They're at it Again
- By Ralph C. Jensen
- Jan 03, 2011
Seldom when the federal government speaks do
I believe what I hear. Officials brought this distrust
upon themselves through years of pulling
our collective leg on issues that affect the American
public, or when they’ve failed to issue information
that concerns us, the citizenry.
For once, though, the Transportation Security Administration
is being true to its promise: TSA is deploying
backscatter X-ray systems to screen airplane
passengers as though they were naked. When fliers
object to the low-dose radiation search, they are effectively
opting for a physical pat-down.
I’ve had one of those infamous pat-downs, and it’s
more like a grizzly bear searching for a pot of honey
than a security agent looking for contraband. It was a
very physical search.
Realize, however, that TSA probably got caught
with its pants down, again, and now it has to prove
it takes security seriously. It’s been in this position before,
and I’m sure it’s not comfortable.
“Following the thwarted terrorist plot last week, to
conceal and ship explosive devices on board aircraft
bound for the United States, the administration took
a number of immediate steps to increase security by
tightening existing measures related to cargo bound
for the United States,” read a Nov. 8 statement from
Homeland Security Secretary Janet Napolitano.
I’m all about security, and I appreciate that airplanes
are pretty secure these days. But cartoonists
have rightly had their fun with TSA because let’s
face it: After Richard Reid tried to blow up a plane
with his shoes, we all had to take off our shoes for examination.
Then came the Detroit-bound underwear
bomber, and now we are being screened through lowdose
X-ray machines as though we weren’t wearing
any underwear. Before you know it, a full strip-search
might be required. Terrorists continue to innovate and
adapt, and who knows what they will think of next?
I wonder if TSA ever catches any terrorists.
It’s really hard to say. TSA will not provide any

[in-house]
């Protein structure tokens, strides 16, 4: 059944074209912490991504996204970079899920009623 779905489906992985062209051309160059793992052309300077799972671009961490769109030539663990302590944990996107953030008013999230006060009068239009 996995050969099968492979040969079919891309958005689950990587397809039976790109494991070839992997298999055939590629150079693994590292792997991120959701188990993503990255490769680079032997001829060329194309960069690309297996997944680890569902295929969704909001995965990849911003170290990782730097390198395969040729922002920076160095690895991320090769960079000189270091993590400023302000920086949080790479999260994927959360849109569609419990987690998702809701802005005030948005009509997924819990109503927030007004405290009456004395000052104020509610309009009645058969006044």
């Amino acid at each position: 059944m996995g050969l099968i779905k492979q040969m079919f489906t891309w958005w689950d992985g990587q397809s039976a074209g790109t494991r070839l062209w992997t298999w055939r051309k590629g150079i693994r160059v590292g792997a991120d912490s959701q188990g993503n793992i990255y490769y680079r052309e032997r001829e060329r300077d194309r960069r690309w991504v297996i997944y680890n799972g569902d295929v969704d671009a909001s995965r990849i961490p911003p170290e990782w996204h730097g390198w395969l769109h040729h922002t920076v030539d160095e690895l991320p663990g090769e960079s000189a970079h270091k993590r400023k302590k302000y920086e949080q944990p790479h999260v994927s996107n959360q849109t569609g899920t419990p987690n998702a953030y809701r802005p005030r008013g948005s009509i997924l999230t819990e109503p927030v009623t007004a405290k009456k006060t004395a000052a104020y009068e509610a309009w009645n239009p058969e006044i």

comprehensive data covering the nine years of its existence,
though it does share some success stories. For
instance, several years ago at the Dallas/Fort Worth
International Airport, it would seem that then Dallas
Cowboys head coach Barry Switzer “forgot” about a
handgun in his carry-on luggage. Yes, that made all
the papers, radio and TV news programs. He probably
is not a terrorist, but carrying a gun onboard an
airplane, no matter who you are, just isn’t right.
TSA also implemented a behavioral detection program
known as SPOT (Screening of Passengers by
Observational Techniques). This initiative has been
soundly criticized, and in May 2010, the Government
Accountability Office released a report saying that
despite the more than $200 million annual price tag,
not a single apprehension had occurred. Another
GAO report stated that 16 people later accused of
terrorist involvement and plots had flown 23 different
times through U.S. airports since 2004, but TSA
failed to pick up a single one.
Up to this point, Americans have gone along with
everything: the shoes, coats and belt buckles. Yes,
there have been annoyances and inconveniences, but
people have not taken them as a personal affront. The
difference now is the public viewing of images of passengers’
Meanwhile, the government also finds itself in yet
another insecure mess as WikiLeaks has outed more
than 250,000 classified diplomatic cables from the
State Department. Kind of makes me wonder who’s
minding the store while the leadership, such as it is, is
out gallivanting about the globe. The Obama administration
is in full damage-control mode. The White
House has condemned the release by WikiLeaks,
saying U.S. informants abroad could be endangered.
This unauthorized release of information squarely
lies on the shoulders of the administration, and it
would seem to me that the Obama White House can’t
be trusted with state secrets, or more importantly,
with securing them.
The leaks have proven rather embarrassing to the
White House, as some communiqués provide candid
and, at times, critical views of foreign leaders, as well
as sensitive information filed by U.S. diplomats on
terrorism and nuclear proliferation.
Federal agencies now have been told to establish
security assessment teams to ensure that employees
do not have broader than necessary access to classified
information. I would have thought this surely
would have been in place before now.
Among the leaked cables, according to the U.K.
newspaper The Guardian, are reports of calls from
said officials in Jordan and Bahrain, calling for Iran’s
nuclear program to be stopped by any means, and of
leaders of Saudi Arabia, the United Arab Emirates
and Egypt referring to Iran “as ‘evil,’ an ‘existential
threat’ and a power that ‘is going to take us to war.’”
“The catastrophic issue here is just a breakdown
in trust,” said Rep. Peter Hoekstra (R-Mich.), ranking
member of the House Intelligence Committee.
“Many other countries -- allies and foes alike -- are
likely to ask, ‘Can the United States be trusted? Can
the United States keep a secret?’”
I think it’s time to strip-search the administration
and do a thorough security screening.
This article originally appeared in the January 2011 issue of Security Today.